GP-led restructurings price on a fine line

Greenhill Cogent managing director Brian Mooney tells the Private Fund Restructuring book launch hosted by Citco that pricing at 90% of NAV is the key to success.

For a manager seeking to restructure a fund, pricing is critical to the success of a secondaries deal.

“The difference between 89.5 percent of NAV [net asset value] and 90 can be very material,” said Greenhill Cogent managing director Brian Mooney. “If the pricing is above 90 percent of NAV we see a much higher level of support from existing LPs than if it’s below.”

Brian Mooney
Brian Mooney

Speaking in London at the book launch of “Private Fund Restructuring” published by PEI and hosted by Citco, Mooney added that “getting that pricing view upfront is critical in terms of generating future support from LPs and having buyers that want to spend time on the deal. The valuation upfront is a critical test to make sure everyone is spending their resources appropriately.”

Mooney said he expected the GP-led fund restructuring segment of the secondaries market to continue to grow this year.

“Based on the discussions we have with GPs, we think this is a longer term trend, where over some reasonably short time horizon, we expect to see GPs generating liquidity options for their LPs on a regular basis.”

Of the $40 billion of secondaries transactions last year, 20 percent were GP-driven transactions including restructurings, recapitalisations and liquidity options offered to investors, according to Greenhill Cogent data published in May.

The market for secondaries transactions hit a record high of $42 billion in 2014, of which $8.2 billion were GP-led deals, compared with $7.4 billion in 2015, according to Greenhill Cogent data. Total secondaries deal volume in 2015 was impacted by fewer sales of $1 billion or more in size. Greenhill predicted in a January research note that this year annual secondaries market volume will settle into a $35 billion to $45 billion band.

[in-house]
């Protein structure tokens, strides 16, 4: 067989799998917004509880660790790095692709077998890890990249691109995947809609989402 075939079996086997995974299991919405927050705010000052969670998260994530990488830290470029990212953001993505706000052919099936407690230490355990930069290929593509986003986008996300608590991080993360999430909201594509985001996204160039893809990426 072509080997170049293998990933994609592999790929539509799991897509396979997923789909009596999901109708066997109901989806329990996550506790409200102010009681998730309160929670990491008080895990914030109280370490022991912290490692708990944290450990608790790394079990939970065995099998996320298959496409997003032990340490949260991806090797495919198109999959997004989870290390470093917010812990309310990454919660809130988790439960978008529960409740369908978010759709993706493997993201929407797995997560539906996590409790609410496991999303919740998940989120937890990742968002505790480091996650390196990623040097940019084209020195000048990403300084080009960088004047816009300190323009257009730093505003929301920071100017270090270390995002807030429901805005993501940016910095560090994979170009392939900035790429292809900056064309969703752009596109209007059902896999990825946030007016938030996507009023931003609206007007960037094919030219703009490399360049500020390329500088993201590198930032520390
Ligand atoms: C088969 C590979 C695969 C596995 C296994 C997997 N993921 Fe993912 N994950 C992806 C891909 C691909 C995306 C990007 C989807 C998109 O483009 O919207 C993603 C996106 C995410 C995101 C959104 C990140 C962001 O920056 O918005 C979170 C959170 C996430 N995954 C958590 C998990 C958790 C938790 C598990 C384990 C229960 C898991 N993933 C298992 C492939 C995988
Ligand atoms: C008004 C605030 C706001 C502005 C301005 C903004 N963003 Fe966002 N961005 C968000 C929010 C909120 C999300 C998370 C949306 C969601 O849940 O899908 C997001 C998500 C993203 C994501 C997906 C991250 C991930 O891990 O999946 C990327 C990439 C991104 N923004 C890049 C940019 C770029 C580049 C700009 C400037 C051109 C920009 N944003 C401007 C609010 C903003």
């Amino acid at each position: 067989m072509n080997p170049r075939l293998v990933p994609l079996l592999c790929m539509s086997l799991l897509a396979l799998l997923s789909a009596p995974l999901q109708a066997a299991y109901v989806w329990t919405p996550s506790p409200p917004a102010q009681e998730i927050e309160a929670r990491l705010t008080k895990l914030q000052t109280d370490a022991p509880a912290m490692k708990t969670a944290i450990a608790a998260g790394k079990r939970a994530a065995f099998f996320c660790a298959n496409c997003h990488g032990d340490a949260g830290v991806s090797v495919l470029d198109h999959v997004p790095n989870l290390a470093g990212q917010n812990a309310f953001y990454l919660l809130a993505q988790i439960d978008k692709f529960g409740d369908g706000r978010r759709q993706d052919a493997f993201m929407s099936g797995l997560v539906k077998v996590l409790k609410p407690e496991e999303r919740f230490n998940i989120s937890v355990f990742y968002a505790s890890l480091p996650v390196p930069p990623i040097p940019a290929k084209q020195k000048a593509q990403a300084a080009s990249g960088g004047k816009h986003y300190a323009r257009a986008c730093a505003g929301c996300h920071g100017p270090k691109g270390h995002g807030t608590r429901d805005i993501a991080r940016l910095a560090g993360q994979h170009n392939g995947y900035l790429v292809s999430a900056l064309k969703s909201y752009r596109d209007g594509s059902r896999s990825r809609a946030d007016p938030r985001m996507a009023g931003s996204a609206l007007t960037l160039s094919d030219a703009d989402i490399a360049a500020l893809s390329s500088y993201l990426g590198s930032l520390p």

17Capital co-founder and managing partner Augustin Duhamel, speaking at the launch, noted that “GPs are becoming more proactive in managing their liquidity, going to LPs to offer, rather than being reactive when LPs come to them when they want to sell.”

Duhamel said that he expected that in future GPs will “integrate liquidity management into their offering. Those transactions, more and more are not so much to solve a difficult situation but to give some optionality to investors.”

GP-led restructurings are increasingly part of “the service” and a way to provide options to LPs that they are not obliged to take, Duhamel said.

A key change in the market has been that firms with “healthy franchises” are now initiating secondaries transactions, said Kirkland & Ellis partner Michael Belsley. “Now stronger franchises are seeing it as a benefit.”